If you visit Bali, try to shop in supermarkets where the price of products is clearly marked (like Circle K). We were burned more than once in the same Pepito supermarket in Petitenget, where the prices either weren’t marked correctly, or even marked at all. Always ask “how much?” before buying.

We’d also recommend shopping around for the best price when buying clothes, jewellery and souvenirs. Karl asked for the price of a bracelet in a shop in Ubud, and was told it cost 150,000 IDR. We went back the next day and asked a different member of staff, who only asked for 80,000 IDR… we haggled them down to 60,000 IDR in the end!

A lot of friends also told us to be wary of police scams in Bali. A few different people warned us specifically against hiring a scooter. It is common for the police in Bali to pull over tourists for no reason at all, and request a large “fine” (bribe). An American guy we met in Cambodia gave us a great tip! Carry a small amount of money in a separate pocket, and if you’re ever asked to pay an on-the-spot fine, you can pull it out and tell them it’s all you have.

Monkey Forest Ubud
Make sure you aren’t pickpocketed in Monkey Forest (seriously!)


We’ve never experienced anything quite like the traffic in Bali (and in that I include Bangkok, Hanoi and the M62 between Liverpool and Manchester).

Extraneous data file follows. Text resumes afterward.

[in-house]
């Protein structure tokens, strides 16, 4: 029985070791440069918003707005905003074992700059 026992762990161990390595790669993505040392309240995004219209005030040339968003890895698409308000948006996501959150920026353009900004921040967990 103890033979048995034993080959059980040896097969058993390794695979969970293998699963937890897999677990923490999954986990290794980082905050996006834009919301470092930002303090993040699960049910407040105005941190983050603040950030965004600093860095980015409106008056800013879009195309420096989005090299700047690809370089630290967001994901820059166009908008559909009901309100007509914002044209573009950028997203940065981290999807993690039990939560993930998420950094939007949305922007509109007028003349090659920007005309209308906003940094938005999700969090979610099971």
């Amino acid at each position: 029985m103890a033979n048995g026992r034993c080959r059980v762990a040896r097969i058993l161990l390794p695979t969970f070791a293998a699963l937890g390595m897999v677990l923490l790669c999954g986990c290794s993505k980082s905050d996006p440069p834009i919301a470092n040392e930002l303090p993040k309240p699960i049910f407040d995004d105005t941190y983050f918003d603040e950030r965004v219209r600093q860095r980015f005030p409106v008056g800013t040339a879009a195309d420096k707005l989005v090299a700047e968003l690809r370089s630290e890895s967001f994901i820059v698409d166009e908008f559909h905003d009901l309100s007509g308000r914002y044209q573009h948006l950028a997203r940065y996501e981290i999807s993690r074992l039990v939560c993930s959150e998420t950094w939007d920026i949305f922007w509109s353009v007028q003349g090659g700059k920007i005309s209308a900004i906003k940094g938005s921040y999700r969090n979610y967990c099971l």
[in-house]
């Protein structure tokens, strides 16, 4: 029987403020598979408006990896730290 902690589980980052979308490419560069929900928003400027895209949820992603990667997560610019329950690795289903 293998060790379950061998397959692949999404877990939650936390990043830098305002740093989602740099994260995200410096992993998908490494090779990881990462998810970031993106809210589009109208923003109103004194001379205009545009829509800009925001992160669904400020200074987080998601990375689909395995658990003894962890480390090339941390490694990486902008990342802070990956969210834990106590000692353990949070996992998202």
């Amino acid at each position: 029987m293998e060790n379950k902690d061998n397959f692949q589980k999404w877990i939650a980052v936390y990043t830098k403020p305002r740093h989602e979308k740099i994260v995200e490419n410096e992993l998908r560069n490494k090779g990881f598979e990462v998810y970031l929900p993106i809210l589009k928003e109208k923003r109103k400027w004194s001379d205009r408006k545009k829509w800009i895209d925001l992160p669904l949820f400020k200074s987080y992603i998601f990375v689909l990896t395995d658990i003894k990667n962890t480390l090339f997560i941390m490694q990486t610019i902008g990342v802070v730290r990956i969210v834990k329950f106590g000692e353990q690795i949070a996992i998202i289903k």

It is SO busy, ALL the time. We took a Grab from Seminyak to Legian one night (a journey of around 2 miles), and it took us 45 minutes in almost completely standstill traffic. To put it in perspective, Google Maps predicted that to walk it would’ve only taken 10 minutes longer!

The only way to avoid Bali’s notorious traffic is to walk (which doesn’t really work for longer journeys) or risk your life hiring a scooter. OK, we may be over-exaggerating a bit, but we saw plenty of tourists nursing some nasty-looking scrapes.


We may have just been unlucky with accommodation in Bali, and we did stay in a couple of nice places. But compared to other destinations where we’ve paid a similar price per night, Bali just didn’t match up.

Despite plenty of research on TripAdvisor, we really struggled to find anywhere with a decent WiFi connection, and we found that a lot of the places where we stayed seemed to have serious pest control problems.

We also found Bali incredibly expensive, with very basic hotel rooms costing upwards of £40 per night. We even found food, drink and grocery shopping in Bali quite pricey in comparison to Thailand, Cambodia and Vietnam, which we weren’t expecting.

Why we wouldn’t go back to Bali

It’s beautiful and charming in some ways, but for us, Bali didn’t live up to the hype. Perhaps our expectations were pretty high? We were expecting a laidback, tropical paradise. Instead, we found Bali to be quite the opposite in some ways.

Luckily, after a few months travelling we’re much savvier, and we’re confident enough to call out potential scams and rip-offs. If we’d visited earlier on, I think we may have fallen victim to a few scams here. We felt like we needed to be constantly on our guard.

I hope this doesn’t put off people who are planning to visit Bali in the future. We just wanted to highlight some of the negative things we noticed.

For us, in comparison to other countries we’ve visited so far, Bali comes towards the bottom of the list of places we’d want to return to.